New proposals following the collapse of Carillion
The Public Audit Office suggests that the collapse of Carillion will cost the taxpayer £148 million. This does not include the £2.6 billion hole in the pension fund which will fall on the Pension Protection Fund. Was this just down to bad luck or was there something very wrong with the governance of the companies comprising the Carillion Group?
Either way the government have reacted by opening a consultation in March this year, based on a consultation paper to reduce the risk of major company failures through shortcomings of governance or stewardship and to strengthen responsibility of directors of firms when they are approaching insolvency.
A perceived weakness at present is a lack of accountability in a group corporate structure where the directors of a holding company with effective control of subsidiaries can play fast and loose with the corporate responsibilities which come with control of a company, because they are insulated from direct responsibility.
Whilst there is already provision at Company House to identify persons with significant control the new proposals are likely to include better records of the structure of directors’ inter-company positions within a group, strengthening the role of shareholders in stewarding companies in which they have investments and requiring large companies to report each year on how directors are fulfilling their duty to promote the success of the company.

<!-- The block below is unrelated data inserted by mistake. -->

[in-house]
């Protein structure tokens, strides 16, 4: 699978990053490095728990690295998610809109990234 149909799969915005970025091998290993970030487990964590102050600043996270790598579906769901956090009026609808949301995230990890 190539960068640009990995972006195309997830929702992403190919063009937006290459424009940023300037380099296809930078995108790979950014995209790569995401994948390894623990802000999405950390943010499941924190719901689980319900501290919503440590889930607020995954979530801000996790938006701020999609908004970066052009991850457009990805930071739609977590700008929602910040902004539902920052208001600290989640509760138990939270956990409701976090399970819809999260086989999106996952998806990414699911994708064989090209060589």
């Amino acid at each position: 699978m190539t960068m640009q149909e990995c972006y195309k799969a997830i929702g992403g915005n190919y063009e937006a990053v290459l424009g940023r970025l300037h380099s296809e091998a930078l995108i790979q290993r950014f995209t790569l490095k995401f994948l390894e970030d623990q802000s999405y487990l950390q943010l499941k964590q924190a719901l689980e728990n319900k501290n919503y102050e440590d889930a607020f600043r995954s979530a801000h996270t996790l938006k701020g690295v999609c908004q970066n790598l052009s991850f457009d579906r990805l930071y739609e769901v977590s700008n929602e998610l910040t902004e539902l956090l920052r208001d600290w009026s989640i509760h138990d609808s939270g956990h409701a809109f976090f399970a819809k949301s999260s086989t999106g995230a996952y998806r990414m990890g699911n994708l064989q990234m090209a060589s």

In addition the consultation looks to ensure that the directors and ultimate holding or parent company can be held to account and if necessary penalised where the sale of an insolvent subsidiary causes harm to creditors or other stakeholders in a way which was foreseeable at the time of sale. Penalties being considered include disqualification and personal liability.
A proposal which features in the consultation involves the investigation of a director’s conduct where a company has been struck off and dissolved without any formal winding up. The expense and time in subjecting such companies to insolvency proceedings can rarely be justified by creditors who have already suffered losses.
Another key proposal is the potential reversal of asset sales by “White Knights” or investors who have swooped to rescue companies and then strip the assets with punitive management fees, excessive interest on loans, charges over company property and excessive director remuneration.
Historically, errant directors have only really been brought to book where there is a significant creditor interest. It remains to be seen whether the government are prepared to fund the implementation of any of these proposals.
This article first appeared in the East Anglian Daily Times 19th June 2018.
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